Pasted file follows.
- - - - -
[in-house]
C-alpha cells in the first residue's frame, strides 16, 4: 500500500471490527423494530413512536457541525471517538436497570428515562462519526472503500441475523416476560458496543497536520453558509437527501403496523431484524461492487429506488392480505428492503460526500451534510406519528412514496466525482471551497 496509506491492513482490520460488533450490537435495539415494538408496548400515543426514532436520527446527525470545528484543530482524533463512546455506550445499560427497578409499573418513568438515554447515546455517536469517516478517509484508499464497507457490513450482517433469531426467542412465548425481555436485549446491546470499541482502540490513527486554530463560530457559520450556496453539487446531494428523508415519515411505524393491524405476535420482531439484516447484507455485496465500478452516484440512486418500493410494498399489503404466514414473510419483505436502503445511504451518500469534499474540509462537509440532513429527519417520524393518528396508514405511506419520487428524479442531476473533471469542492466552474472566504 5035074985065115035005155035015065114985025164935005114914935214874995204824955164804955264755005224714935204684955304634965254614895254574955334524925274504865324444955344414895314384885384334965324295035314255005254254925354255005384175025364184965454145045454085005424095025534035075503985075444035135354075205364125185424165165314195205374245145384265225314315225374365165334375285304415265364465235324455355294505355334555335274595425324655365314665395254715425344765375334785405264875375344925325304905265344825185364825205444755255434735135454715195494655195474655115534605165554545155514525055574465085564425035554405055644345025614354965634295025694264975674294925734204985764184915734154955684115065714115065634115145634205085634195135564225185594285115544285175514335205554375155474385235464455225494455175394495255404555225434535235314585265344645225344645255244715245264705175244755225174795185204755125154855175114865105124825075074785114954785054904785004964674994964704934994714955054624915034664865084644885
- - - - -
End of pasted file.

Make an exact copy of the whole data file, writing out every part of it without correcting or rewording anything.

[in-house]
C-alpha cells in the first residue's frame, strides 16, 4: 500500500471490527423494530413512536457541525471517538436497570428515562462519526472503500441475523416476560458496543497536520453558509437527501403496523431484524461492487429506488392480505428492503460526500451534510406519528412514496466525482471551497 496509506491492513482490520460488533450490537435495539415494538408496548400515543426514532436520527446527525470545528484543530482524533463512546455506550445499560427497578409499573418513568438515554447515546455517536469517516478517509484508499464497507457490513450482517433469531426467542412465548425481555436485549446491546470499541482502540490513527486554530463560530457559520450556496453539487446531494428523508415519515411505524393491524405476535420482531439484516447484507455485496465500478452516484440512486418500493410494498399489503404466514414473510419483505436502503445511504451518500469534499474540509462537509440532513429527519417520524393518528396508514405511506419520487428524479442531476473533471469542492466552474472566504 5035074985065115035005155035015065114985025164935005114914935214874995204824955164804955264755005224714935204684955304634965254614895254574955334524925274504865324444955344414895314384885384334965324295035314255005254254925354255005384175025364184965454145045454085005424095025534035075503985075444035135354075205364125185424165165314195205374245145384265225314315225374365165334375285304415265364465235324455355294505355334555335274595425324655365314665395254715425344765375334785405264875375344925325304905265344825185364825205444755255434735135454715195494655195474655115534605165554545155514525055574465085564425035554405055644345025614354965634295025694264975674294925734204985764184915734154955684115065714115065634115145634205085634195135564225185594285115544285175514335205554375155474385235464455225494455175394495255404555225434535235314585265344645225344645255244715245264705175244755225174795185204755125154855175114865105124825075074785114954785054904785004964674994964704934994714955054624915034664865084644885